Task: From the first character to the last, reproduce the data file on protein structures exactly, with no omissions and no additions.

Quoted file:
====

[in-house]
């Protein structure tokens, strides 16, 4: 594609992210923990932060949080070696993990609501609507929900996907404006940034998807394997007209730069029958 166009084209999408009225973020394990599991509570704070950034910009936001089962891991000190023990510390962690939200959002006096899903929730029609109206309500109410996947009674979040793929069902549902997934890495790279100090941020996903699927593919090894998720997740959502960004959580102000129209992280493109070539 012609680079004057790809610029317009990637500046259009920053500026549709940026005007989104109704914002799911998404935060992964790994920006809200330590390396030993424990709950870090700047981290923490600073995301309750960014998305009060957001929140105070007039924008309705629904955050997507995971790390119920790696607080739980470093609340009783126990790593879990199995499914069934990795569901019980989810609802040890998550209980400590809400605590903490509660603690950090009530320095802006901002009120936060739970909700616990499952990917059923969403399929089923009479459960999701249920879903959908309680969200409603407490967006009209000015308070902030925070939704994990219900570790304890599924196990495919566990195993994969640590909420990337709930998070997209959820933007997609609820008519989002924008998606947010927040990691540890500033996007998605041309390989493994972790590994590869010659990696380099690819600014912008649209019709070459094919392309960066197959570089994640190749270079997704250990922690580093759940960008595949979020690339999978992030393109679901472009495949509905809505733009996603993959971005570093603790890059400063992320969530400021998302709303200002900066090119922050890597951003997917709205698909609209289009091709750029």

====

[in-house]
């Protein structure tokens, strides 16, 4: 594609992210923990932060949080070696993990609501609507929900996907404006940034998807394997007209730069029958 166009084209999408009225973020394990599991509570704070950034910009936001089962891991000190023990510390962690939200959002006096899903929730029609109206309500109410996947009674979040793929069902549902997934890495790279100090941020996903699927593919090894998720997740959502960004959580102000129209992280493109070539 012609680079004057790809610029317009990637500046259009920053500026549709940026005007989104109704914002799911998404935060992964790994920006809200330590390396030993424990709950870090700047981290923490600073995301309750960014998305009060957001929140105070007039924008309705629904955050997507995971790390119920790696607080739980470093609340009783126990790593879990199995499914069934990795569901019980989810609802040890998550209980400590809400605590903490509660603690950090009530320095802006901002009120936060739970909700616990499952990917059923969403399929089923009479459960999701249920879903959908309680969200409603407490967006009209000015308070902030925070939704994990219900570790304890599924196990495919566990195993994969640590909420990337709930998070997209959820933007997609609820008519989002924008998606947010927040990691540890500033996007998605041309390989493994972790590994590869010659990696380099690819600014912008649209019709070459094919392309960066197959570089994640190749270079997704250990922690580093759940960008595949979020690339999978992030393109679901472009495949509905809505733009996603993959971005570093603790890059400063992320969530400021998302709303200002900066090119922050890597951003997917709205698909609209289009091709750029």